Neuroimaging Correlates of Depression after Traumatic Brain Injury: A Systematic Review

Gustavo C. Medeiros, Claire Twose, Alexandra Weller, John W. Dougherty, Fernando S. Goes, Haris I. Sair, Gwenn S. Smith, Durga Roy

Research output: Contribution to journalReview articlepeer-review


Depression is the most frequent neuropsychiatric complication after traumatic brain injury (TBI) and is associated with poorer outcomes. Neuroimaging has the potential to improve our understanding of the neural correlates of depression after TBI and may improve our capacity to accurately predict and effectively treat this condition. We conducted a systematic review of structural and functional neuroimaging studies that examined the association between depression after TBI and neuroimaging measures. Electronic searches were conducted in four databases and were complemented by manual searches. In total, 2035 citations were identified and, ultimately, 38 articles were included, totaling 1793 individuals (median [25-75%] sample size of 38.5 [21.8-54.3] individuals). The most frequently used modality was structural magnetic resonance imaging (MRI) (n = 17, 45%), followed by diffusion tensor imaging (n = 11, 29%), resting-state functional MRI (n = 10, 26%), task-based functional MRI (n = 4, 8%), and positron emission tomography (n = 2, 4%). Most studies (n = 27, 71%) were cross-sectional. Overall, depression after TBI was associated with lower gray matter measures (volume, thickness, and/or density) and greater white matter damage. However, identification of specific brain areas was somewhat inconsistent. Findings that were replicated in more than one study included reduced gray matter in the rostral anterior cingulate cortex, pre-frontal cortex, and hippocampus, and damage in five white matter tracts (cingulum, internal capsule, superior longitudinal fasciculi, and anterior and posterior corona radiata). This systematic review found that the available data did not converge on a clear neuroimaging biomarker for depression after TBI. However, there are promising targets that warrant further study.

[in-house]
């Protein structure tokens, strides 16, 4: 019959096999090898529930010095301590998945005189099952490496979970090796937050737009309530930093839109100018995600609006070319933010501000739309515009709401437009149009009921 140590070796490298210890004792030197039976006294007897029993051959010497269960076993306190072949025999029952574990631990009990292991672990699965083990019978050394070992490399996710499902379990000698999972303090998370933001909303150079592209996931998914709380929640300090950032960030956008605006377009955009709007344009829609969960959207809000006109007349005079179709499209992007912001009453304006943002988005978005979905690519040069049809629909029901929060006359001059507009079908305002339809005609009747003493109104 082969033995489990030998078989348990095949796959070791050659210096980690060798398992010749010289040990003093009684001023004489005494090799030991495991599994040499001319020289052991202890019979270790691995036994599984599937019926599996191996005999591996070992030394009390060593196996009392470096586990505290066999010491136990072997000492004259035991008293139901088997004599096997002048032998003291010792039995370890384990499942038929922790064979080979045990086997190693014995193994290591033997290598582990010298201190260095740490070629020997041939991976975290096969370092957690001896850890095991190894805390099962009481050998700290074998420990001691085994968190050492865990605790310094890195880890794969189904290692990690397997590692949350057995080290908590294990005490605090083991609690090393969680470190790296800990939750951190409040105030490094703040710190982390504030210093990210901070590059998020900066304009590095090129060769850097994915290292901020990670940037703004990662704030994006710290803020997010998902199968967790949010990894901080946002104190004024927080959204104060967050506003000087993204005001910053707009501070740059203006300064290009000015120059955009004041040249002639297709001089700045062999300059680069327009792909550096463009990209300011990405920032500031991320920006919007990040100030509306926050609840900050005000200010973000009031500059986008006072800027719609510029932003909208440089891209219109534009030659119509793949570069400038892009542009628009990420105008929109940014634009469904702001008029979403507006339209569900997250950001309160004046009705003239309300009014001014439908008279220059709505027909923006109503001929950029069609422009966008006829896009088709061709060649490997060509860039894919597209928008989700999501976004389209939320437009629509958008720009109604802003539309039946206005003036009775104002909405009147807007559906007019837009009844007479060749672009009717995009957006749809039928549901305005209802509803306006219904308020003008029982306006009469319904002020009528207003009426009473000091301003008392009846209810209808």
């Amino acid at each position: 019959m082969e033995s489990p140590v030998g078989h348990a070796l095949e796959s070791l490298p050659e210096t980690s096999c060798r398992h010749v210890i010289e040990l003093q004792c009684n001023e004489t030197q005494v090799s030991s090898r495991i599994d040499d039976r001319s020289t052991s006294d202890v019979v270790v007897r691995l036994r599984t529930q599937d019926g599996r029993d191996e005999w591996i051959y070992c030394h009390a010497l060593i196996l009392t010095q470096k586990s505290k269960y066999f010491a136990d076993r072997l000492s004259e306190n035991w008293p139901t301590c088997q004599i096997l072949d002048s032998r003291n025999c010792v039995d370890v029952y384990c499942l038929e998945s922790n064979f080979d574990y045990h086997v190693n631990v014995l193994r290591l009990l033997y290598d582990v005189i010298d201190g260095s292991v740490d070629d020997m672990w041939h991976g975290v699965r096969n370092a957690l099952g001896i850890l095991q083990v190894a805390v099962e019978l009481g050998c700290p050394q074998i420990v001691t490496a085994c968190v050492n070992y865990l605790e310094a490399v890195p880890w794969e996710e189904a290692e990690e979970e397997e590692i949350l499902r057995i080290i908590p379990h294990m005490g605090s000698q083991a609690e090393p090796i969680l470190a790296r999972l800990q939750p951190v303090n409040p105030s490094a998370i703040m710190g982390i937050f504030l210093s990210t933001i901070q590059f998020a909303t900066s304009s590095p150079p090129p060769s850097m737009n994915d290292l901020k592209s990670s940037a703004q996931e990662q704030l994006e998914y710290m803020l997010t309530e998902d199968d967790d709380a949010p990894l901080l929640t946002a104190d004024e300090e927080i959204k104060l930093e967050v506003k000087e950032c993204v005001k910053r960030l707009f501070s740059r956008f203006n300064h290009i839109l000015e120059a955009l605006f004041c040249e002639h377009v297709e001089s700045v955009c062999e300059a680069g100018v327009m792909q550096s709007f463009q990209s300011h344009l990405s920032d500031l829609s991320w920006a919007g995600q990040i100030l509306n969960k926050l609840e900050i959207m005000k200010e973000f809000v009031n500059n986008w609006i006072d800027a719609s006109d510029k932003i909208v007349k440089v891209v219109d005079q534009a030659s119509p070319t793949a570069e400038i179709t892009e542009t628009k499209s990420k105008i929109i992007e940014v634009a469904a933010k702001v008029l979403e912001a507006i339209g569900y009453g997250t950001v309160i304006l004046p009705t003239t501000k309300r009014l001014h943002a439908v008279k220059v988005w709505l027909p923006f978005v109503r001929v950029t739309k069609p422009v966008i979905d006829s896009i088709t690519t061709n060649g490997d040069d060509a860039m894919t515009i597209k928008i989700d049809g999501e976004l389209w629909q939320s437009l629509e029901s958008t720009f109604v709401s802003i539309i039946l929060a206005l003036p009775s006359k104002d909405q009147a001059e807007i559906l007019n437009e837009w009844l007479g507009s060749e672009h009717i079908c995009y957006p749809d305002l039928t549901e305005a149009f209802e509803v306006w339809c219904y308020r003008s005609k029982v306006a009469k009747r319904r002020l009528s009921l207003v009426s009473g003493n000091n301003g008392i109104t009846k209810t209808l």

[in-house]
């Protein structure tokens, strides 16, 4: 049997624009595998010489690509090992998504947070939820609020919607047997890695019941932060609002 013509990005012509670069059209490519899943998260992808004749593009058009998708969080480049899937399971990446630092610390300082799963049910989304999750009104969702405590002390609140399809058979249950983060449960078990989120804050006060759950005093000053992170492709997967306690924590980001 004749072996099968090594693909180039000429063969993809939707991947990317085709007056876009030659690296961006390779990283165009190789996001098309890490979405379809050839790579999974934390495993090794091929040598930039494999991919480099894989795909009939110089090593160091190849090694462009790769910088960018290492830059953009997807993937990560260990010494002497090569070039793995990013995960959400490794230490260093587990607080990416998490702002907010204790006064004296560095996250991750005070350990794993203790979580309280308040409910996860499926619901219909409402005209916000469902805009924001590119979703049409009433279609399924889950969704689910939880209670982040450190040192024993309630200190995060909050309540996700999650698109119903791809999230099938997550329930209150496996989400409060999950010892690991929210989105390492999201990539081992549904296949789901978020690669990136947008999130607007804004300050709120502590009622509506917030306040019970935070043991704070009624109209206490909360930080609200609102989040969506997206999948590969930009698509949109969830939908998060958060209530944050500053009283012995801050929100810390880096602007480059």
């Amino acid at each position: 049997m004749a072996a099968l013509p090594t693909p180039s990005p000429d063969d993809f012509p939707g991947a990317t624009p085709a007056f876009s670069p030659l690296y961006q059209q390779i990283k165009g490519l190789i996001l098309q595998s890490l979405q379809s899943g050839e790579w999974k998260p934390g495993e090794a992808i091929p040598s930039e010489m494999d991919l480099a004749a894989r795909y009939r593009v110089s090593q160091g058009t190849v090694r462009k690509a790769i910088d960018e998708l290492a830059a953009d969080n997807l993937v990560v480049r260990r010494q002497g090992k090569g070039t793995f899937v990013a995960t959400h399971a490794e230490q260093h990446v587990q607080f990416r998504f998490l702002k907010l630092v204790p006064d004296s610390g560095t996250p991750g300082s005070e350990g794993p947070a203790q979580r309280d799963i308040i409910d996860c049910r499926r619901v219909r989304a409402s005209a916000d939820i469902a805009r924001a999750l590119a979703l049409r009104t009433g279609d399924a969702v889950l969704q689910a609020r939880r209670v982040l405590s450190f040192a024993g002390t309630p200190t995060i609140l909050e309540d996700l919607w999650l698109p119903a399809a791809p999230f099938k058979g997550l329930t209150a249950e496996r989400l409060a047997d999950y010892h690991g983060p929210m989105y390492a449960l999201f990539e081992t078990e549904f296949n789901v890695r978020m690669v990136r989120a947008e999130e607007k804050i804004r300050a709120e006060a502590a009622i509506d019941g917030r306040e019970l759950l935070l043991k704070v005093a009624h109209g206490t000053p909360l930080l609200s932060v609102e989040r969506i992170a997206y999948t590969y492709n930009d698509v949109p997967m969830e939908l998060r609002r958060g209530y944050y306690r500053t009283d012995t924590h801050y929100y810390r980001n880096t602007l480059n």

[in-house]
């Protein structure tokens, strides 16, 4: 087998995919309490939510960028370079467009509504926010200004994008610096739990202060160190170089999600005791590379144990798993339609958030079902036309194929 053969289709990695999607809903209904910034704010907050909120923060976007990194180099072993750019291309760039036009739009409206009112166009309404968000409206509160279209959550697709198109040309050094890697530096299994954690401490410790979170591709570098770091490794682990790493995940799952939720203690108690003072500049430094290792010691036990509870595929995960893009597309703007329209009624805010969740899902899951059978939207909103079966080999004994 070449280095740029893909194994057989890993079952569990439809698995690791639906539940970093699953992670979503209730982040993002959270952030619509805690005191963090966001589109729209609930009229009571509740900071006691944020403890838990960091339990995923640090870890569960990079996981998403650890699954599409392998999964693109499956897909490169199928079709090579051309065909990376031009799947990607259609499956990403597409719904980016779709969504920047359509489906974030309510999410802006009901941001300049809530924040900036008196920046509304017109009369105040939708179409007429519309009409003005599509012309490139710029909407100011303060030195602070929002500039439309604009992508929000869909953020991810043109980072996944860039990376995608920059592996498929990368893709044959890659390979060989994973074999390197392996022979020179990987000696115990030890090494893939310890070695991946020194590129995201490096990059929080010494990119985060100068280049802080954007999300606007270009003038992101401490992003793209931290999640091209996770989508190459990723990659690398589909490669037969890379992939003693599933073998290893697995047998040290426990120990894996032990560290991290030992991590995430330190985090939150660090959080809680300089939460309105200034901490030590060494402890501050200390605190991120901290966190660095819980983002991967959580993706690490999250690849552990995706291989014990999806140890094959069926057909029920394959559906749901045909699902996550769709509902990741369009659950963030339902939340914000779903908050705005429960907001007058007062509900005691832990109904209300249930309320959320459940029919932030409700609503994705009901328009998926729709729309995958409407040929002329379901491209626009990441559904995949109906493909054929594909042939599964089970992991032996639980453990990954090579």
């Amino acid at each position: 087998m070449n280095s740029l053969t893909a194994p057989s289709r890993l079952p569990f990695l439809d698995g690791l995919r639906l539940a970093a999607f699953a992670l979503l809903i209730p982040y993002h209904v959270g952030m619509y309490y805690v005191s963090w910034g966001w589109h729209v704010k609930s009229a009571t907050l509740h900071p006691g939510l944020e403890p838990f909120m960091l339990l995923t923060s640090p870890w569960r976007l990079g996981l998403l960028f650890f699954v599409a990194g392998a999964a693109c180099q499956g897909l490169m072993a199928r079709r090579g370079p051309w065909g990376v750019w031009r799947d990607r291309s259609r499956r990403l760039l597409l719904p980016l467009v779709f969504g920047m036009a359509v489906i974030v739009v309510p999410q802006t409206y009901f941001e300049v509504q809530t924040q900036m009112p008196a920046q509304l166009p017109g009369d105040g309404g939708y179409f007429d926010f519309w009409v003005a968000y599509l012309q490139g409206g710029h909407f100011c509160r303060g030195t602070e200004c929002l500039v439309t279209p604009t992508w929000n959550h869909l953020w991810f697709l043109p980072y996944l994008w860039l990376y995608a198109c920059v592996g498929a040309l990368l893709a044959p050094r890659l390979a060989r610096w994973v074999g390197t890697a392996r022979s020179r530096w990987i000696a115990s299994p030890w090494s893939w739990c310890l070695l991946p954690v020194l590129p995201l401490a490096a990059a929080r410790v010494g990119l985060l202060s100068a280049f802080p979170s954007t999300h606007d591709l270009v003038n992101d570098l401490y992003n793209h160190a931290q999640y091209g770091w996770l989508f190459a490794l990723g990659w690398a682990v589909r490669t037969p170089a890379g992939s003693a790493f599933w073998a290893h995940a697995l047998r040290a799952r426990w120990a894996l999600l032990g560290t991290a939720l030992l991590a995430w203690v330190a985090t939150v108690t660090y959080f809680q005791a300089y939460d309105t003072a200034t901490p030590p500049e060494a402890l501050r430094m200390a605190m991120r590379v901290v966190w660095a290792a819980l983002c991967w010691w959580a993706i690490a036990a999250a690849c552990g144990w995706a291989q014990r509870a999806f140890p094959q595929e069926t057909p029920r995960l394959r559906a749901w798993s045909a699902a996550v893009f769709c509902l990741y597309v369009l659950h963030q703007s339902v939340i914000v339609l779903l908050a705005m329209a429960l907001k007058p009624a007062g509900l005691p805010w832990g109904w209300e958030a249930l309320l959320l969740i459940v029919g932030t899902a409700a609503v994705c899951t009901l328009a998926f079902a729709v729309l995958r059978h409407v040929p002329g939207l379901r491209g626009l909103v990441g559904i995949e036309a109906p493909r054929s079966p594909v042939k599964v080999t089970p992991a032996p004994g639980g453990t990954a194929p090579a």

Original languageEnglish (US)
Pages (from-to)755-772
Number of pages18
JournalJournal of neurotrauma
Issue number11-12
StatePublished - Jun 1 2022


  • Concussion
  • Depression
  • Head trauma
  • Neuroimaging
  • Neuropsychiatry
  • Traumatic brain injury

ASJC Scopus subject areas

  • Clinical Neurology


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